Travelling on the ice the old fashioned way
The wind battered the small tent, plummeting the wind chill temperature to −50°C as we packed our sleds and continued on the foot traverse across the polar plateau. The blowing snow blurred the hard blue ice around our feet.
Craig, Stu and I had been planning this trip for months and based ourselves at Browning Hut for some days of exploration on Peterson Island in search of a cairn left by the American Navy in 1948. We later scrambled over icy ridges and navigated frozen lakes to reach the island’s high point. We looked out and soaked up the views of the Vanderford Glacier which glistened like a sea of crushed blue diamonds in the soft afternoon sun.
Next morning we travelled on the sea ice to take scientific measurements, skirting the icy cliffs chiselled from the continent. We all shared the navigation, radio calls back to station (every 30 minutes for safety) and drilling as we made our way to Robbo’s Hut for some hot food and a soft bed.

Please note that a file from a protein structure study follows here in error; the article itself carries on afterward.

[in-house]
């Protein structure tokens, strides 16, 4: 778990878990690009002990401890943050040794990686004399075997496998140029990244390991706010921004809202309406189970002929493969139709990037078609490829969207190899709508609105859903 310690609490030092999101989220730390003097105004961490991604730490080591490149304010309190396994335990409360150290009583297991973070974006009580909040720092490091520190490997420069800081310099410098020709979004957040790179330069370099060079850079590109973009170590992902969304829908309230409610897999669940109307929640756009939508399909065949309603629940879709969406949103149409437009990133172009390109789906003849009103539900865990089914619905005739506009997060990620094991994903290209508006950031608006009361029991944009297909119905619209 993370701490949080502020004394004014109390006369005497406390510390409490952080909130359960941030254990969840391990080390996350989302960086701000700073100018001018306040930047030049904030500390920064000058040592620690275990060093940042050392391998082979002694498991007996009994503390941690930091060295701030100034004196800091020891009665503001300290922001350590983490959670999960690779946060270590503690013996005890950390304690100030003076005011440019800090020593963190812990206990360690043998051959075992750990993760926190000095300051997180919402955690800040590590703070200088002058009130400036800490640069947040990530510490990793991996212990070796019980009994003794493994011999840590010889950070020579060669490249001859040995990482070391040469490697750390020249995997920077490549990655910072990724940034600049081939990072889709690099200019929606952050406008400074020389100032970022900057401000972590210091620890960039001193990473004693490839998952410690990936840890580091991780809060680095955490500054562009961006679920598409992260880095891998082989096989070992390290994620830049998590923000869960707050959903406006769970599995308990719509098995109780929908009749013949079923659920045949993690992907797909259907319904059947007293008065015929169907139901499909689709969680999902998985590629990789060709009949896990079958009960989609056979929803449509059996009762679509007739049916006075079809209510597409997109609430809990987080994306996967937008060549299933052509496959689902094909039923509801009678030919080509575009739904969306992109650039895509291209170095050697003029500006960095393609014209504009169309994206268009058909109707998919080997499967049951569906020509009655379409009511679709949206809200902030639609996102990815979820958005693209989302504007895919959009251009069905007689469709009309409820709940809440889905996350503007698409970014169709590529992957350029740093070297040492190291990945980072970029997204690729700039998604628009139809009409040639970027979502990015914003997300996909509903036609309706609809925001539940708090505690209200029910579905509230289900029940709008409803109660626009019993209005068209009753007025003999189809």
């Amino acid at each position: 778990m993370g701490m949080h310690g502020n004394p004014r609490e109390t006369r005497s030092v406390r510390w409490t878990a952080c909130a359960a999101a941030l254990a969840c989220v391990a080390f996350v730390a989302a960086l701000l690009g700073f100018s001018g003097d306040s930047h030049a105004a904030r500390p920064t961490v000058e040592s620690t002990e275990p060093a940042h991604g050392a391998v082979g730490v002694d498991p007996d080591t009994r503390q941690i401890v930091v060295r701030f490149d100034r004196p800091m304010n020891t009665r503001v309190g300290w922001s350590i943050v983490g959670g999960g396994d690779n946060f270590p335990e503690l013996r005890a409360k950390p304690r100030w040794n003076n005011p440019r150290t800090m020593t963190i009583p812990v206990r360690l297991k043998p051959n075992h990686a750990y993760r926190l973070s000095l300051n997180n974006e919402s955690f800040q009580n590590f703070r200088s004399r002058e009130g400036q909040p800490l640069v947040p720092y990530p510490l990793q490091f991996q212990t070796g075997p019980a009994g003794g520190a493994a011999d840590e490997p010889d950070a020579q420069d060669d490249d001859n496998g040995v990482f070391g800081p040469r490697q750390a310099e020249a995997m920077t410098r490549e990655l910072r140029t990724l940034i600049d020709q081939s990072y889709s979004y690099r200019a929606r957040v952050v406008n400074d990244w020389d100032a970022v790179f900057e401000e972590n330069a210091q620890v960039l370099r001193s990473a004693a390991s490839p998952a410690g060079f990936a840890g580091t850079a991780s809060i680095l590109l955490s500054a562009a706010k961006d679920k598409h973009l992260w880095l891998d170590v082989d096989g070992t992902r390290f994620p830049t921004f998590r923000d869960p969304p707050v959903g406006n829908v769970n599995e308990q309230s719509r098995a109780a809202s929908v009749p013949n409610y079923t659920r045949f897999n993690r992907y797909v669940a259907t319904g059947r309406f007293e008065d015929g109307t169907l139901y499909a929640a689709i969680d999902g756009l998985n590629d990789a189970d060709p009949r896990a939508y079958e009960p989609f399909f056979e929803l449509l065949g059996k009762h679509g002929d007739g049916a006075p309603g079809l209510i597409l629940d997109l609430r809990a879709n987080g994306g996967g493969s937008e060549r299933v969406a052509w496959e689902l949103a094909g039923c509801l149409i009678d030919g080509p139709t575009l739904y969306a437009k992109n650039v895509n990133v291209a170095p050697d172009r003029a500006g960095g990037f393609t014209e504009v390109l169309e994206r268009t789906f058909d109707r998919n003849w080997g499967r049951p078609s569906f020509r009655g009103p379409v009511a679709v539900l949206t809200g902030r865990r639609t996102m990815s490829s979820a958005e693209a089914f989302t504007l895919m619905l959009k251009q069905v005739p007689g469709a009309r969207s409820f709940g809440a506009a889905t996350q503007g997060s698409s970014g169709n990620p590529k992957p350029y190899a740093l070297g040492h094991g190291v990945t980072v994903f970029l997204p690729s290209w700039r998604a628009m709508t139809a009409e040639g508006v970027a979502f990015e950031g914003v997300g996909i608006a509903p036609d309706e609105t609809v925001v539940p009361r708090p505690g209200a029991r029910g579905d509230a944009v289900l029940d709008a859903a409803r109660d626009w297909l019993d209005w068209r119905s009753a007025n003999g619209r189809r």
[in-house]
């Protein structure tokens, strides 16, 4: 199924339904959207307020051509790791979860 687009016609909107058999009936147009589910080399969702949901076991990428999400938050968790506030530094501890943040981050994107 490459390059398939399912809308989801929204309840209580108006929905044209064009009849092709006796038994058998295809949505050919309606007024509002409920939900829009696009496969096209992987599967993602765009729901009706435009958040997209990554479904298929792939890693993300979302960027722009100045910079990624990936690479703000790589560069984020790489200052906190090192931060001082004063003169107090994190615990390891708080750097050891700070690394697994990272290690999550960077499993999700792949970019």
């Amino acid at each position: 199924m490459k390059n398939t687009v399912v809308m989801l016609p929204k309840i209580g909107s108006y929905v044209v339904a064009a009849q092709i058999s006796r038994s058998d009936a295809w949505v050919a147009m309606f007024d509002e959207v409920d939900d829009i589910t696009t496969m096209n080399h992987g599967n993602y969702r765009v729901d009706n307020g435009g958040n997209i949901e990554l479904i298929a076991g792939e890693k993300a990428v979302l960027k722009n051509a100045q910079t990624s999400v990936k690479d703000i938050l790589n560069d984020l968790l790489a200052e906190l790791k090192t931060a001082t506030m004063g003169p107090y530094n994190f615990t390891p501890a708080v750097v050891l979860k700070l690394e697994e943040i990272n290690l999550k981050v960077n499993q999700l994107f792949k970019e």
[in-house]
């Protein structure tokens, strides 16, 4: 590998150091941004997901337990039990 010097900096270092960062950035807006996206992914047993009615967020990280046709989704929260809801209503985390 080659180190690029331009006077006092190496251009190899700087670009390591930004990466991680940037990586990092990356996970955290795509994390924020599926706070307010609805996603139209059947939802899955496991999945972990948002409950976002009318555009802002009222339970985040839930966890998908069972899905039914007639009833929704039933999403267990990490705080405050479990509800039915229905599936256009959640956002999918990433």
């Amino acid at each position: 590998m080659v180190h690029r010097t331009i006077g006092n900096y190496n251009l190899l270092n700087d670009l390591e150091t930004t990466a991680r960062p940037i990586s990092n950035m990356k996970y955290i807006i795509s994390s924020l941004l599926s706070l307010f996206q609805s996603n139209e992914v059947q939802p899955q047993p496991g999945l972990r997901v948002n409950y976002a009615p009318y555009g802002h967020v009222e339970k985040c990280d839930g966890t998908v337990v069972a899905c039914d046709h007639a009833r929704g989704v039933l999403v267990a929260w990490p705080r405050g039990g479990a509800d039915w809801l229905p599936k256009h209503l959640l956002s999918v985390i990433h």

Six days and 90 km after leaving, we hauled our sleds over a final ridge to the familiar sight of Casey silhouetted against the horizon. Despite being a record low of −32.4°C, all the discomforts of camping and sled hauling gave way to a warm glow within me. It was the feeling of having been immersed and experiencing the real Antarctica.
Gavin, Station Chef